Apple Watch is a wonderful thing, however, it does a terrible job at judging true heart rate on somebody with PVCs. The PVCs simply confuse the heart rate monitor in an Apple Watch. I would get one of those finger heart rate monitors, they’re pretty inexpensive, and they tend to be a bit more accurate than the watch. But in either case PVCs mess with these devices because the devices don’t know how to count the PVC or the recovery beat.
As for a low heart rate, I have that too, I typically run about 50 to 55 bpm. If I’m not exercising. During sleep, I can get down to the mid 30s but usually am in the mid to upper 40s. My cardiologist said that is not anything to worry about, some athletes when they sleep their heart rate falls below 20 bpm. I am not an athlete, so I don’t expect to ever see that number, but under 50 especially when you are sleeping or relaxing is not concerning to my cardiologist. You may want to ask yours to see if he or she agrees. Over time I have stopped listening to my Apple Watch as often because I think it just increases my anxiety to see my results.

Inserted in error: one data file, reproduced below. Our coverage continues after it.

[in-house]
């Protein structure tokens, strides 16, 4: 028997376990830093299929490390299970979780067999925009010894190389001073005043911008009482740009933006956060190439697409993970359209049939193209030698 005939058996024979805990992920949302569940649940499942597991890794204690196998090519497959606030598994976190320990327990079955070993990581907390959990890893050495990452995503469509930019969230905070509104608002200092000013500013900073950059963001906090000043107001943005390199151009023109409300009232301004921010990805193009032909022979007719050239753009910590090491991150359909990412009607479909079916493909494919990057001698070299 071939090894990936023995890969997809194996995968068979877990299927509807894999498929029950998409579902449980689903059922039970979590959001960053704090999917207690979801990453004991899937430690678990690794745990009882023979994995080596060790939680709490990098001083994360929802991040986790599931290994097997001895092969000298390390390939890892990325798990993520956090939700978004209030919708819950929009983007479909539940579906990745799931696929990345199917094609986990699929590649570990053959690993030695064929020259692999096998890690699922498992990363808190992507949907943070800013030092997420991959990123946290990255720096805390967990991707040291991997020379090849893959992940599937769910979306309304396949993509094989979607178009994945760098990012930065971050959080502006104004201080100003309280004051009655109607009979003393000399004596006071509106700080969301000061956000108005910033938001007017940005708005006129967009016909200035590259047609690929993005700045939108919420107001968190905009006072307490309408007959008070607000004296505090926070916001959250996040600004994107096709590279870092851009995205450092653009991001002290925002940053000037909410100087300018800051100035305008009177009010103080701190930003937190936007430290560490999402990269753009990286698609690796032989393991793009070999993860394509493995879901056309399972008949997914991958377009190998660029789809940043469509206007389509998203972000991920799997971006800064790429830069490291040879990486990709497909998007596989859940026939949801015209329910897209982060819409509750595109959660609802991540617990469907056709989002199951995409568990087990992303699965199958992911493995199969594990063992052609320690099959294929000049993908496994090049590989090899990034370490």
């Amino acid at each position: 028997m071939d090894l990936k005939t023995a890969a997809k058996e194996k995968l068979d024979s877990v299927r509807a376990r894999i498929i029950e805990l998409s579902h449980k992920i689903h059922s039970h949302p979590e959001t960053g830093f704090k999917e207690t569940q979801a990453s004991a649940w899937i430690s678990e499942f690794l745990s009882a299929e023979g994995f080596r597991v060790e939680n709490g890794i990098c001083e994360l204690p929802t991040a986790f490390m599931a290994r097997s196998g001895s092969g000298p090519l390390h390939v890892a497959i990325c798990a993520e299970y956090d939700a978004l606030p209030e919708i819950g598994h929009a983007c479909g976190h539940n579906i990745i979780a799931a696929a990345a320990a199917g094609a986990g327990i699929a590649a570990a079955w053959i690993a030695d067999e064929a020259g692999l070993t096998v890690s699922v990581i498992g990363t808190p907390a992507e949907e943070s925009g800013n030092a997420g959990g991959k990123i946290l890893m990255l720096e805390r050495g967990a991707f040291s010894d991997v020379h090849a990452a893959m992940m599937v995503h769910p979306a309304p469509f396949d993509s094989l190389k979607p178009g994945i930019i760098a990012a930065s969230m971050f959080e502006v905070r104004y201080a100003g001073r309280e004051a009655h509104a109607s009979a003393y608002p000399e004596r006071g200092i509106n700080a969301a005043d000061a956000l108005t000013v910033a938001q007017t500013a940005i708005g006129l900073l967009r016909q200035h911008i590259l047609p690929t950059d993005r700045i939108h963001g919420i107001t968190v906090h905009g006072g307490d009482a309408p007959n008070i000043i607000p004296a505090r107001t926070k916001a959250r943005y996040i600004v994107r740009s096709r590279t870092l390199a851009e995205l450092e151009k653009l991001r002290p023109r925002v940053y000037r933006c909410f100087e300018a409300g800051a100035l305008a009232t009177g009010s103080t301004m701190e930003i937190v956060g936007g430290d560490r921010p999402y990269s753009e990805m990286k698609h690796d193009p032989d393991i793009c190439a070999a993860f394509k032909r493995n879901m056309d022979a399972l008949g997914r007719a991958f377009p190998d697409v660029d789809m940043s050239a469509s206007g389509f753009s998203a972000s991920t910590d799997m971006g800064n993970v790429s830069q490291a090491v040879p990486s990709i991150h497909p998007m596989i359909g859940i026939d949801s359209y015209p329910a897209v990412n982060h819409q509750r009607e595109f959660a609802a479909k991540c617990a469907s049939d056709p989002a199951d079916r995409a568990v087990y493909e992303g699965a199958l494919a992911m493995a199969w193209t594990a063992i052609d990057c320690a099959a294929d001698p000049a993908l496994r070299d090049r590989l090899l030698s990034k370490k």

All the best to you. :-)
Hi I am new here but spotted your post and thought maybe you have a similar experience to me. I have ventricular eptopics and sometimes they occur every 2 or 3 beats this wakes me up and I've noticed my heart rate sits around 42-50 whilst in bed. Throughout the day it can fluctuate. Sometimes I can go a few hours without noticing the flutters and others it is a constant sensation. How do you cope with this? Are you on medication to manage it?
I have been reducing stressors and being more mindful with my diet but sometimes feel helpless. I'm 33 and have had them for a few years now but definitely felt worse lately and affecting my quality of life.